Moreover, the long awaited freedom of information act will certainly enhance the credibility of our institutions. Mr. Maraye proposes that we need to have a high level panel to select board members, chairpersons, amongst others. Since former presidents and vice-presidents of our Republic and former chief justices and judges benefit from generous lifetime privileges from government coffers, they could be requested to form part of a ‘Comité de Sages’ to select board members and chairpersons of our institutions.
Dr. Roukaya Kasenally : “Effective institutions depend on their ability to be independent, free from any political interference and headed by competent people”
Democracy scholar, senior lecturer and co-founder of Mauritius Society Renewal, Dr Roukaya Kasenally agrees that indeed Round 7 of the Afrobarometer shows a significant decline across the board in terms of trust (when compared to Round 6) of most of the key public institutions. “This drop in trust is also visible among the political class. This is a matter of some concern, as institutions and those supposed to serve the citizens are facing an important trust deficit. In fact, this addresses an important question, the quantity versus the quality of institutions in Mauritius,” utters Dr Kasenally.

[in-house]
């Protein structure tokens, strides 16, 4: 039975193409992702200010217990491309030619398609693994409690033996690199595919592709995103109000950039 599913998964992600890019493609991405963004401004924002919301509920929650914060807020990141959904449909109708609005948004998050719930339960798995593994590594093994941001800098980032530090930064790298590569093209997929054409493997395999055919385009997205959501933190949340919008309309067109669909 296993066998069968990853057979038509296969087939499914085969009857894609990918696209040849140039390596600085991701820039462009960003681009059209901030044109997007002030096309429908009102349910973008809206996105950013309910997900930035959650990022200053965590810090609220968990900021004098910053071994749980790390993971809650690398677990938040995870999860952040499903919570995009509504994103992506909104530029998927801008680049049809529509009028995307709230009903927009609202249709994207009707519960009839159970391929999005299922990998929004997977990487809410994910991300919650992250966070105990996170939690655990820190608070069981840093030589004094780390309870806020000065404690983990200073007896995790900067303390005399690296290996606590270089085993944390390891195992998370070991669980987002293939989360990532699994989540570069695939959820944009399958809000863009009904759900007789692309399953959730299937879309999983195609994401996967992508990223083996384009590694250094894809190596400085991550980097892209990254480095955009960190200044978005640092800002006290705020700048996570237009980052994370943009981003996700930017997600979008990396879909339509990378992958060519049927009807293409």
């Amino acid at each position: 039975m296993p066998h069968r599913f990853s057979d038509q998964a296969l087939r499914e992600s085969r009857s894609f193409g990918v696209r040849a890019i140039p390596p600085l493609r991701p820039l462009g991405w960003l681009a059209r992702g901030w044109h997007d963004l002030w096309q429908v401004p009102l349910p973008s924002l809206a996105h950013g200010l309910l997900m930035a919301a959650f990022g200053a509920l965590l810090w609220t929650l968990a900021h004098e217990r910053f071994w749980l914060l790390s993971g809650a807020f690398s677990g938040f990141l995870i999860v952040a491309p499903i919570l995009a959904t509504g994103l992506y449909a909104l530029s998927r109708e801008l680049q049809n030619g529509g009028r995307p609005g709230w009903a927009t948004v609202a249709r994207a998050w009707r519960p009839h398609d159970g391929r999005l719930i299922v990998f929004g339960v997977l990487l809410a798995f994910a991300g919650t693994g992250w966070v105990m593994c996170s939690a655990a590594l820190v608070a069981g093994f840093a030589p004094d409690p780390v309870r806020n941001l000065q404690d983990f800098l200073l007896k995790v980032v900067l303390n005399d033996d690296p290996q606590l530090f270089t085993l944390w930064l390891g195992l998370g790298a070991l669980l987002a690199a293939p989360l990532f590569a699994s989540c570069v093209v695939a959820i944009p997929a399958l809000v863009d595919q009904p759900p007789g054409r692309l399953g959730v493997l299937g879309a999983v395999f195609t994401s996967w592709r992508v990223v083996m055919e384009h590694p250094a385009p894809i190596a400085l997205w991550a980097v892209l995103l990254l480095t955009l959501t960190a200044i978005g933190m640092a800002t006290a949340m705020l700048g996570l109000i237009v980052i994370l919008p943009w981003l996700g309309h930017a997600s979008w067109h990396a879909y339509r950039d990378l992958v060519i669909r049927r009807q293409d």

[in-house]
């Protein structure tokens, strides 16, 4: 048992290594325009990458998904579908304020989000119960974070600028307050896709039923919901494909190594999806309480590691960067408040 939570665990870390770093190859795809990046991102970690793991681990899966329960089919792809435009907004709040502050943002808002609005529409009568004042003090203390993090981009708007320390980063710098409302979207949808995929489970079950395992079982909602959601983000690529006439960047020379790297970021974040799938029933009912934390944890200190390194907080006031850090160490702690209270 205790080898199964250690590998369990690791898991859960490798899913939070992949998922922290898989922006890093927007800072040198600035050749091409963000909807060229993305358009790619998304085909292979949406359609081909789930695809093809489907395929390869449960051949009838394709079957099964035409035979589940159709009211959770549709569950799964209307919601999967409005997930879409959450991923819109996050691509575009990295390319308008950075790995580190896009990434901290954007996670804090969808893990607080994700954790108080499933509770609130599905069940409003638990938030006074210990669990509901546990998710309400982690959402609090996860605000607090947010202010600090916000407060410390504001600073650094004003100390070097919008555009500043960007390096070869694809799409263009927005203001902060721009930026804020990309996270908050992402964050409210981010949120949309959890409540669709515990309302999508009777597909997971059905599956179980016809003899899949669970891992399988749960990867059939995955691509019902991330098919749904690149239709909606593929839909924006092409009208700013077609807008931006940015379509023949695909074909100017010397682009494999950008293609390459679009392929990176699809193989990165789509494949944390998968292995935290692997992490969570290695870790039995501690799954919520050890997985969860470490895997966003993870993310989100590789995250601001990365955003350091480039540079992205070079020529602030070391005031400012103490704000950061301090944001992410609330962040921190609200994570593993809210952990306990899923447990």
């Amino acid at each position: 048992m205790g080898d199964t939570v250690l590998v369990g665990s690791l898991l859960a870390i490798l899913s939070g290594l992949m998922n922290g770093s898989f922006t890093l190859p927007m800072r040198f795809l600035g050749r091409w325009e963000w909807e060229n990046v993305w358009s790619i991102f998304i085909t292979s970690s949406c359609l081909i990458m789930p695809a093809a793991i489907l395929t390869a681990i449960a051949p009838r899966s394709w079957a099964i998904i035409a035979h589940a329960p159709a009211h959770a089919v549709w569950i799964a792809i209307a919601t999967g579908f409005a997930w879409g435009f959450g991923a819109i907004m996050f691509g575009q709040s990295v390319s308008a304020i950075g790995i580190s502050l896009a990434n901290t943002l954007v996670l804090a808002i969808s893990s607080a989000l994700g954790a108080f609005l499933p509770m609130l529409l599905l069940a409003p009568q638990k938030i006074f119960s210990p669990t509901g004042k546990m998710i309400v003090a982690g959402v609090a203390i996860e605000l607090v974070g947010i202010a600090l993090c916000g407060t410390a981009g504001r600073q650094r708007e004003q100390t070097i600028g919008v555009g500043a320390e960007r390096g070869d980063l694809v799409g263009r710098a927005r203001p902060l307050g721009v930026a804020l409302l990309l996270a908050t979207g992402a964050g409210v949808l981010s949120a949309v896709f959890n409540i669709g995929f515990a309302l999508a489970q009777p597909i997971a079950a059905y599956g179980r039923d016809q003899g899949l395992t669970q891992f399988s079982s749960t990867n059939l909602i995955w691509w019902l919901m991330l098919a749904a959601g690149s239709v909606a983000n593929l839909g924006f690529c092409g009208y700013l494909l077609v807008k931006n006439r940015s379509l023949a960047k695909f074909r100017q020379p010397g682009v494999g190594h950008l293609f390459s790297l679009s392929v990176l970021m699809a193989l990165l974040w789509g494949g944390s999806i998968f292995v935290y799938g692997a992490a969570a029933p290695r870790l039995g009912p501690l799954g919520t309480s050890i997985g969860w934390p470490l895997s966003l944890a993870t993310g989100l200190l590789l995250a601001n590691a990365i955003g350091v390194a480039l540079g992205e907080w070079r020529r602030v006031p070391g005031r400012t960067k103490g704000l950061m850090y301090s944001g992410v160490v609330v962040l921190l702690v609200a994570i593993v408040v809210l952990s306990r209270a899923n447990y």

She explains that in many of the international and continental surveys such as Freedom House, the EIU’s Democracy Index or the Mo Ibrahim Governance Index, Mauritius ranks first across Africa and often its diversity of institutions is lauded as an achievement. “No doubt, one of the core features of a working democracy together with the rule of law, an effective state is the presence of institutions.”
However, she trusts “for institutions to be effective and trustworthy, they must be transparent, accountable, independent and run by able people.” Unfortunately, according to Dr. Kasenally, in the recent years, we have seen less and less of these in our institutions of which most are stuffed by nominees as a means of rewarding them for their political loyalty.